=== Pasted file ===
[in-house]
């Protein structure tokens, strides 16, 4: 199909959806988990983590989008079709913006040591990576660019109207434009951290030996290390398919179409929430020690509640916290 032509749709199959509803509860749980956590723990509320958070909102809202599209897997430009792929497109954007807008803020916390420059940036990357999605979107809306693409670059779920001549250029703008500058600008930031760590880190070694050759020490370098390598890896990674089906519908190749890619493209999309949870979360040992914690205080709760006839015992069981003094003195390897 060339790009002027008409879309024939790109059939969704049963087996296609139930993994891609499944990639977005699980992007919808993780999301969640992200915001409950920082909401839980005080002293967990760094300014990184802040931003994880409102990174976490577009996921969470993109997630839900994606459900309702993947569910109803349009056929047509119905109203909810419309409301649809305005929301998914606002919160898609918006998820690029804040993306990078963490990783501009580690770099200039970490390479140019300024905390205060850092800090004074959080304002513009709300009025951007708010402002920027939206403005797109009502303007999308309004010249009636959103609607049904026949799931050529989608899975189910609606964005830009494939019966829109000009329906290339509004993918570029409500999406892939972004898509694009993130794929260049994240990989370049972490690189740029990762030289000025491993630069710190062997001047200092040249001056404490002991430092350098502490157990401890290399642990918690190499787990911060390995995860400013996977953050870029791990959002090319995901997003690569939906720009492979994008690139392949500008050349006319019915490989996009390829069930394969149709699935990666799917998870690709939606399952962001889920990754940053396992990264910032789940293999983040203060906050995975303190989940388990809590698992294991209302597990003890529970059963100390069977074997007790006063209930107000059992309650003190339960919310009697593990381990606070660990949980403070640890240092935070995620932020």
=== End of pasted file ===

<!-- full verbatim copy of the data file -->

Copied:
[in-house]
């Protein structure tokens, strides 16, 4: 199909959806988990983590989008079709913006040591990576660019109207434009951290030996290390398919179409929430020690509640916290 032509749709199959509803509860749980956590723990509320958070909102809202599209897997430009792929497109954007807008803020916390420059940036990357999605979107809306693409670059779920001549250029703008500058600008930031760590880190070694050759020490370098390598890896990674089906519908190749890619493209999309949870979360040992914690205080709760006839015992069981003094003195390897 060339790009002027008409879309024939790109059939969704049963087996296609139930993994891609499944990639977005699980992007919808993780999301969640992200915001409950920082909401839980005080002293967990760094300014990184802040931003994880409102990174976490577009996921969470993109997630839900994606459900309702993947569910109803349009056929047509119905109203909810419309409301649809305005929301998914606002919160898609918006998820690029804040993306990078963490990783501009580690770099200039970490390479140019300024905390205060850092800090004074959080304002513009709300009025951007708010402002920027939206403005797109009502303007999308309004010249009636959103609607049904026949799931050529989608899975189910609606964005830009494939019966829109000009329906290339509004993918570029409500999406892939972004898509694009993130794929260049994240990989370049972490690189740029990762030289000025491993630069710190062997001047200092040249001056404490002991430092350098502490157990401890290399642990918690190499787990911060390995995860400013996977953050870029791990959002090319995901997003690569939906720009492979994008690139392949500008050349006319019915490989996009390829069930394969149709699935990666799917998870690709939606399952962001889920990754940053396992990264910032789940293999983040203060906050995975303190989940388990809590698992294991209302597990003890529970059963100390069977074997007790006063209930107000059992309650003190339960919310009697593990381990606070660990949980403070640890240092935070995620932020």